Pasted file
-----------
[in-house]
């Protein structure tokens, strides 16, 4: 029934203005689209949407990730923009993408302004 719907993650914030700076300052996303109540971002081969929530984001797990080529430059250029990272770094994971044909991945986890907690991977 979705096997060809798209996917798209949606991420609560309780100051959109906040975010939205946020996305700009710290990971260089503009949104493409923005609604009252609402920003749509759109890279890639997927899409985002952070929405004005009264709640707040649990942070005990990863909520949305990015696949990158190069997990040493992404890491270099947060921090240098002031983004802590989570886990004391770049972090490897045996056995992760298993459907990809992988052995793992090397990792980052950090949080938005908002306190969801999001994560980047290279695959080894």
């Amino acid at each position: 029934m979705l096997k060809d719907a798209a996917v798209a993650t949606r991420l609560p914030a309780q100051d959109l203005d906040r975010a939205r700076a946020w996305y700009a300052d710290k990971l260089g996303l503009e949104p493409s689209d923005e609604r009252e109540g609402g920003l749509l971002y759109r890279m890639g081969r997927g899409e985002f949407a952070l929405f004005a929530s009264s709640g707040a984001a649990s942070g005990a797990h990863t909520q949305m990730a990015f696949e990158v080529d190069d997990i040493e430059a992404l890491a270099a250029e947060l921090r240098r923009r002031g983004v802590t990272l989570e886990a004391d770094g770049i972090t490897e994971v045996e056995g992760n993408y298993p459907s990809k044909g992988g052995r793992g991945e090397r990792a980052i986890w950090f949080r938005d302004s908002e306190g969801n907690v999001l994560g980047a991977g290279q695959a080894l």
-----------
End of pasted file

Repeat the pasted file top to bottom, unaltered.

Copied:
[in-house]
């Protein structure tokens, strides 16, 4: 029934203005689209949407990730923009993408302004 719907993650914030700076300052996303109540971002081969929530984001797990080529430059250029990272770094994971044909991945986890907690991977 979705096997060809798209996917798209949606991420609560309780100051959109906040975010939205946020996305700009710290990971260089503009949104493409923005609604009252609402920003749509759109890279890639997927899409985002952070929405004005009264709640707040649990942070005990990863909520949305990015696949990158190069997990040493992404890491270099947060921090240098002031983004802590989570886990004391770049972090490897045996056995992760298993459907990809992988052995793992090397990792980052950090949080938005908002306190969801999001994560980047290279695959080894």
């Amino acid at each position: 029934m979705l096997k060809d719907a798209a996917v798209a993650t949606r991420l609560p914030a309780q100051d959109l203005d906040r975010a939205r700076a946020w996305y700009a300052d710290k990971l260089g996303l503009e949104p493409s689209d923005e609604r009252e109540g609402g920003l749509l971002y759109r890279m890639g081969r997927g899409e985002f949407a952070l929405f004005a929530s009264s709640g707040a984001a649990s942070g005990a797990h990863t909520q949305m990730a990015f696949e990158v080529d190069d997990i040493e430059a992404l890491a270099a250029e947060l921090r240098r923009r002031g983004v802590t990272l989570e886990a004391d770094g770049i972090t490897e994971v045996e056995g992760n993408y298993p459907s990809k044909g992988g052995r793992g991945e090397r990792a980052i986890w950090f949080r938005d302004s908002e306190g969801n907690v999001l994560g980047a991977g290279q695959a080894l």